The Impact of Technology
Technology developed to exploit data driven insights will play an ever greater role in a new legal environment as processes are streamlined, relationships are enhanced and future revenue sources are mined. The technology that increases online service delivery and the development of new business models may very well blur the lines between in-house and external firms, if not eliminate them completely, especially as lawyers are able to move easily from one to the other. And, beyond that, artificial intelligence implemented through smart devices and applications will alter the roles of both people and machines, and what clients expect from both.
Not only is technology changing how business is created, done and delivered, it is doing so at lightning speed. Most, if not all, of the AM Law 50 firms are using technology to streamline processes, discovery and documentation. Software exists that enables access to algorithms and databases that speed the resolution of complex legal problems, and the massive law libraries, and the librarians who staffed them, are a thing of the past. As the practice of law becomes truly international and firms must grapple with complexities that increase not only in number, but in nature, the power of technology must be continually harnessed and developed to meet the specific needs of the law industry.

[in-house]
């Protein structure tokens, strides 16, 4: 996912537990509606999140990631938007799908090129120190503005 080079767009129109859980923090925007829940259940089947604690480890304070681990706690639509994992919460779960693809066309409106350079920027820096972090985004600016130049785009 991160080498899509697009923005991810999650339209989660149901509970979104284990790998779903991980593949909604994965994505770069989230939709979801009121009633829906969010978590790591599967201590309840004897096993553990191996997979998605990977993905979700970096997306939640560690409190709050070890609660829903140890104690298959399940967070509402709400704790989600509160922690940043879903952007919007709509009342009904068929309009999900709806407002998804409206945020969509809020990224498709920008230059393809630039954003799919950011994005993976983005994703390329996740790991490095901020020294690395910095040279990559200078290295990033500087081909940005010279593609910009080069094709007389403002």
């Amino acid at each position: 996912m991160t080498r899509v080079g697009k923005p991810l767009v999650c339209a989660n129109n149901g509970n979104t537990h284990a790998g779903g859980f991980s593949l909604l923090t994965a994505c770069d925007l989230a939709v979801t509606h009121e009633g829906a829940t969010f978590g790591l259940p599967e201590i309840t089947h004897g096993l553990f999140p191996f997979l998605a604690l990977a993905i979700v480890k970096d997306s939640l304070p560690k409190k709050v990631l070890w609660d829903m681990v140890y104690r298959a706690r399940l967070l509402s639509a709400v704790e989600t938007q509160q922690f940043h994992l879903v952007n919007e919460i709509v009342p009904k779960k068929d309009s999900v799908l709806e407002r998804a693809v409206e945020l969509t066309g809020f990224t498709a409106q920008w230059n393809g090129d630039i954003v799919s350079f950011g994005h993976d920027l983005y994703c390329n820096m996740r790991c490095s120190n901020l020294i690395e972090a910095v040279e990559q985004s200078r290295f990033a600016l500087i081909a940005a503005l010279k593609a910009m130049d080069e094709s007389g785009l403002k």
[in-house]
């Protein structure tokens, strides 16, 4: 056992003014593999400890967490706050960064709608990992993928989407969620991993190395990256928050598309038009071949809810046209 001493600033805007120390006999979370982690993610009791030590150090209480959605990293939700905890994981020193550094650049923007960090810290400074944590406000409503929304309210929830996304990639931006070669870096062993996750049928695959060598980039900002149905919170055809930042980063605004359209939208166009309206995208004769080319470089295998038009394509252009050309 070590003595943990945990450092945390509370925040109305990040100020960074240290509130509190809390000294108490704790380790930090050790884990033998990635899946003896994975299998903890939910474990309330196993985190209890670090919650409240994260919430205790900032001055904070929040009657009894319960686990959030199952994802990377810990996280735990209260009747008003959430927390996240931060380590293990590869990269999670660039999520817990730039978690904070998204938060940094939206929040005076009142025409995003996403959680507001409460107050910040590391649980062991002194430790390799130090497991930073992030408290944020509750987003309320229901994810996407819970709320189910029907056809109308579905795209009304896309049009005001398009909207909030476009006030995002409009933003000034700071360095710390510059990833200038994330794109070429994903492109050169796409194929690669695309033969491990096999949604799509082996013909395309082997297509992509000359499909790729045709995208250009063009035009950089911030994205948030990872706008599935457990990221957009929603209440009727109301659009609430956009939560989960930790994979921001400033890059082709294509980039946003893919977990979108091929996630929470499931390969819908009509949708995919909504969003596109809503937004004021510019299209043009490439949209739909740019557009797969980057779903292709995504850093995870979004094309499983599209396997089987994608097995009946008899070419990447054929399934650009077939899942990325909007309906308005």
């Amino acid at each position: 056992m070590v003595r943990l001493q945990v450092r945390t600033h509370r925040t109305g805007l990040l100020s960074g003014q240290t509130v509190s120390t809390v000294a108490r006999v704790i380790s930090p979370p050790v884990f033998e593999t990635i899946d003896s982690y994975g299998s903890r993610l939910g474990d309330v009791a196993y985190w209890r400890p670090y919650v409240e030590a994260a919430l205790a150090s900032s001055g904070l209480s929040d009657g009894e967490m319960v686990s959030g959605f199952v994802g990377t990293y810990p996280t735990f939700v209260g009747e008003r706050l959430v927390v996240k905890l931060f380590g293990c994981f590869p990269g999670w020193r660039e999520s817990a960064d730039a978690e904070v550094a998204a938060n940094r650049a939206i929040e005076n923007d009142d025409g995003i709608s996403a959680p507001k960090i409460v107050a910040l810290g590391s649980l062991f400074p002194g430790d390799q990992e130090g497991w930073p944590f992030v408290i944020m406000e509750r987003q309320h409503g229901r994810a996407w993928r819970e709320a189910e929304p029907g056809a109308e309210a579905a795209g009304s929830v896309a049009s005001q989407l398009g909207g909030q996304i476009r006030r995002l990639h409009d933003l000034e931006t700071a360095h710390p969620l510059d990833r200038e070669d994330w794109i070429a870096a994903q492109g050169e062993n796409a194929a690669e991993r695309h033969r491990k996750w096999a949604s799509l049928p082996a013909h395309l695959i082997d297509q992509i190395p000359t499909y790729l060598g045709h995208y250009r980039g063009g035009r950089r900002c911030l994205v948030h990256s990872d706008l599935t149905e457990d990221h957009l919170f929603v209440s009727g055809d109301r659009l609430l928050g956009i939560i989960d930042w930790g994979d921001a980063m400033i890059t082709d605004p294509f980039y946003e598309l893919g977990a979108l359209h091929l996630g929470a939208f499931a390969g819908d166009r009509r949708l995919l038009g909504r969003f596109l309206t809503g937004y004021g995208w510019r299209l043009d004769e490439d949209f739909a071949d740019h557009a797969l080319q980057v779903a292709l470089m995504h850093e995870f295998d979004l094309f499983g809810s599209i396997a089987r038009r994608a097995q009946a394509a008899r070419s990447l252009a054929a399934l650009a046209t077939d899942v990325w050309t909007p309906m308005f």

The importance of information security, and the serious consequences of breaches, are further underscored by the increasingly common practice of working remotely as law firms grow. Now, secure systems and firewall protection not only have to be stronger than ever, they must extend far past the office, itself.